This work investigates the effects of external radiation, ambient pressure and microgravity on the flammability limits of fire-resistant (FR) materials. Future space missions may require spacecraft cabin environments different than those used in the International Space Station, 21%O2, 101.3kPa. Environmental variables include flow velocity, oxygen concentration, ambient pressure, micro or partial-gravity, orientation, presence of an external radiant flux, etc. Fire-resistant materials are used in astronauts, firefighter, and racecar driver suits, cable harnesses, airplane components, etc. However, their fire resistant characteristics, including flammability limits may depend on the environmental conditions and require further study.
The addition of an external radiant flux is able to extend the flammability limits of materials. Based on the results, there is a Limiting Oxygen Concentration (LOC) above which flame spread occurs without the aid of an external radiant flux. Below this critical oxygen concentration flame spread may occur if there is an external radiant flux large enough to allow the fabric to continue the pyrolysis process. Experiments with four different kinds of fabrics showed that FR material content affects the value of the minimum external radiant flux for flame spread. As FR material content increases, so does the value of the minimum external radiant flux.
Regarding the effect of ambient pressure, pressures above 70 kPa result in small changes in the LOC. However, as ambient pressure drops below 70 kPa reducing ambient pressure results in an increase in the LOC. This flammability behavior can be phenomenologically explained in terms of factors such as heat transfer between the flame and unburned solid, buoyancy induced flows, and chemical kinetics. A reduction in ambient pressure decreases the heat transfer from the flame to the unburned fuel while at the same time reducing buoyancy induced flows and the associated heat losses. Examining the Flame/No-Flame spread boundaries in terms of the ambient pressure and oxygen partial pressure revealed a nearly linear relationship between p and pO2. The reduction in pO2 as a function of p suggests that is possible for materials to exhibit significantly different flammability behavior when following a constant oxygen partial pressure curve, like for example normoxic atmospheres similar to those suggested for future spacecraft.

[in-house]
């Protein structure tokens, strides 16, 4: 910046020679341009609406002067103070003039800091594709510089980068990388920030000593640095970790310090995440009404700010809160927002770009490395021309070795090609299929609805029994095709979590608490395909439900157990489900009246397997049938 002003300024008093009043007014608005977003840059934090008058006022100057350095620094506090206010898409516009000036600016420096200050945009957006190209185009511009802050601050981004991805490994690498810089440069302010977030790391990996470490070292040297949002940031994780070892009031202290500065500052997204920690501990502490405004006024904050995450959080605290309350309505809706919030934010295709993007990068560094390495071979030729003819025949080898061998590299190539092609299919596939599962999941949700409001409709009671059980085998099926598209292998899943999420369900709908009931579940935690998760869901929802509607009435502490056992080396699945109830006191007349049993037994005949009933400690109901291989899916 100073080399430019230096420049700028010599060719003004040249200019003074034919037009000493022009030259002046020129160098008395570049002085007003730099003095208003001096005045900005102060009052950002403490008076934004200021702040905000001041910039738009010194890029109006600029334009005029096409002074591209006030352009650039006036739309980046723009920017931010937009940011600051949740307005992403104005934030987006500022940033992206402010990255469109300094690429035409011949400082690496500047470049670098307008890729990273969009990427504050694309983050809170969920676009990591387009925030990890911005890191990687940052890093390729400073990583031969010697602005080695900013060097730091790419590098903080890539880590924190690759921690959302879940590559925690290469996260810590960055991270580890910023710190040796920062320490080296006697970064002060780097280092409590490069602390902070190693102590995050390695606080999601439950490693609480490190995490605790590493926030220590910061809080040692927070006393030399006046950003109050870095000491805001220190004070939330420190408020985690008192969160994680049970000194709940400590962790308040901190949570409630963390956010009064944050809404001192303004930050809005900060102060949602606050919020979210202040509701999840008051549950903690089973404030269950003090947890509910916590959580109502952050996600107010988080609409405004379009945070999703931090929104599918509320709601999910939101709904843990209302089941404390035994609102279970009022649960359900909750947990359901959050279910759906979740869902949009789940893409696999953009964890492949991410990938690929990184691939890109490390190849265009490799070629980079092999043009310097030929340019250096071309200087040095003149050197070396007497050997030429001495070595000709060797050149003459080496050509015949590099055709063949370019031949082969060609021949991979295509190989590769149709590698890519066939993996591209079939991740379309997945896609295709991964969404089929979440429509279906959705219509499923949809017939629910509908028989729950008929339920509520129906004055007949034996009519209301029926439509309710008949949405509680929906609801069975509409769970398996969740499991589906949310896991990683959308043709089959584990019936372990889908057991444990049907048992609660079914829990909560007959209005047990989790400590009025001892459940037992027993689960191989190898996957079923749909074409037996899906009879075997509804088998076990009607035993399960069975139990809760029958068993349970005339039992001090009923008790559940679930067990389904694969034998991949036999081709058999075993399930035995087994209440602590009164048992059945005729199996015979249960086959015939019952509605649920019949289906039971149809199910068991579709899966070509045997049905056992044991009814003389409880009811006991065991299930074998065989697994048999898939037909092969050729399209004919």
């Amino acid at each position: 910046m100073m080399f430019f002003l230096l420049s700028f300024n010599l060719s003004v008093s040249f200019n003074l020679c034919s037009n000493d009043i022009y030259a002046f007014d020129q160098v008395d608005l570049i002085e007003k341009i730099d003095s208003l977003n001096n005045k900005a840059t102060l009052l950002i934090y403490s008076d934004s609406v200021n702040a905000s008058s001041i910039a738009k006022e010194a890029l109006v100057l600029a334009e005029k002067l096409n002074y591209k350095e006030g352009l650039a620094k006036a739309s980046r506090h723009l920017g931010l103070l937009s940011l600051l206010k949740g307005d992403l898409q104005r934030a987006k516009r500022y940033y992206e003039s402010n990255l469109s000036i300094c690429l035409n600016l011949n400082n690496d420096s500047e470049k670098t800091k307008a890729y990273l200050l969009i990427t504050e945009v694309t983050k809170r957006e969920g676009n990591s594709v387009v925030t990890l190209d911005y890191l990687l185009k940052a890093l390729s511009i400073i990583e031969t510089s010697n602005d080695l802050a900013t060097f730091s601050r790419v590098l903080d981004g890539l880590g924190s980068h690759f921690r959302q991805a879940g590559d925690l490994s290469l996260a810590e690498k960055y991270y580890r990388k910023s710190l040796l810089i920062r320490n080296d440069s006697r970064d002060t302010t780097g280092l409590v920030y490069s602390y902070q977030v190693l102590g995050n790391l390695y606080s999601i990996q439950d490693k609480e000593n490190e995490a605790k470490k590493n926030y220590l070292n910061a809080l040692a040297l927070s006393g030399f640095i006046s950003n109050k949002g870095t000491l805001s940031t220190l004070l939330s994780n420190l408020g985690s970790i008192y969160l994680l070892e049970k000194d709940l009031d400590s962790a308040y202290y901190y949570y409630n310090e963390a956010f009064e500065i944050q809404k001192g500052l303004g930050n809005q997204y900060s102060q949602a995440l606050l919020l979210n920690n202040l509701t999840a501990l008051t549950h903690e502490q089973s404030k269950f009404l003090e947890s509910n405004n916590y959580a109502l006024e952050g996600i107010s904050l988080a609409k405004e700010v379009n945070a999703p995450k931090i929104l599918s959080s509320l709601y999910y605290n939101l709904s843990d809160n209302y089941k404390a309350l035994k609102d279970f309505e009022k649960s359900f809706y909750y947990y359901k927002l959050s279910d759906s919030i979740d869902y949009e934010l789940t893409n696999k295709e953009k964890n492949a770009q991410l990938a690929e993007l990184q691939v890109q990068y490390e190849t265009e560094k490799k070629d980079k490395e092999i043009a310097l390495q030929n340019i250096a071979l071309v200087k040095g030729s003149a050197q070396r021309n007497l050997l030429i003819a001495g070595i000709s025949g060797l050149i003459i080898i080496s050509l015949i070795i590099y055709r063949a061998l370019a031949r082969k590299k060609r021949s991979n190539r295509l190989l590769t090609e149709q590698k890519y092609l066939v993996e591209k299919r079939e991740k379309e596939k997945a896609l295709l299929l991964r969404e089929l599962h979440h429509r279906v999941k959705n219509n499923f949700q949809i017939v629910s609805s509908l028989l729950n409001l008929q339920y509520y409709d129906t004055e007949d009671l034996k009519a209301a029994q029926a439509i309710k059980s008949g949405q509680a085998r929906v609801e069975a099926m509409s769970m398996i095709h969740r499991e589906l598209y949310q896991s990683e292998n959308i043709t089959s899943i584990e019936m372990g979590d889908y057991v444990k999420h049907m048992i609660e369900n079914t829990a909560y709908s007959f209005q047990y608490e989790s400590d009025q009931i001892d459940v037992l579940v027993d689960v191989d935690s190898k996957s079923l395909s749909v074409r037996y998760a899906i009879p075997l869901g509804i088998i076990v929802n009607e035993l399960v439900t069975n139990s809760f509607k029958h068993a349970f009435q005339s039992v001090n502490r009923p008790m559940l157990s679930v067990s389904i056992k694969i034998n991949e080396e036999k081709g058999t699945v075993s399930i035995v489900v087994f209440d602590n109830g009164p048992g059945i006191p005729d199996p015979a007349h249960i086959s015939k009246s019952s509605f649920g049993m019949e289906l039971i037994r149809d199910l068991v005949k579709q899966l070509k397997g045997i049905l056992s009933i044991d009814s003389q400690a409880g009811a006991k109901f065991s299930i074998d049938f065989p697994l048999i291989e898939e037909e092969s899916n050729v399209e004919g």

The combination of microgravity and/or addition of an external radiant flux are able to extend the flammability limits of ETFE insulated wires. Under no external radiant flux microgravity conditions resulted in a 6% decrease in the Limiting Oxygen Concentration (LOC) for opposed flame spread. When microgravity conditions were combined with an external radiant flux of 25 kW/m2 the decrease in the LOC was 12%. Microgravity limits heat losses, making possible to reduce the oxygen concentration and flame temperature while maintaining a critical solid decomposition rate. External radiation is able to further compensate for reductions in flame temperature, resulting in a noticeable reduction between the normal gravity and microgravity LOC. The normal gravity and microgravity LOC values of ETFE insulated wires were also compared to those of polyethylene (PE) insulated wires. This comparison showed that microgravity results in a bigger change in the LOC of ETFE than PE. This observation is explained in terms of thermal parameters, critical mass flux and chemical kinetic effects.
Adoption of testing methodologies similar to those described in the present work can produce flammability maps that provide more information than Pass/Fail methods while presenting a clearer picture of the flammability of materials. The results of this work are important given that the flammability of materials is routinely tested without considering the effect of environmental variables, which according to the results presented in this dissertation, may not be indicative of the absolute flammability limits of materials.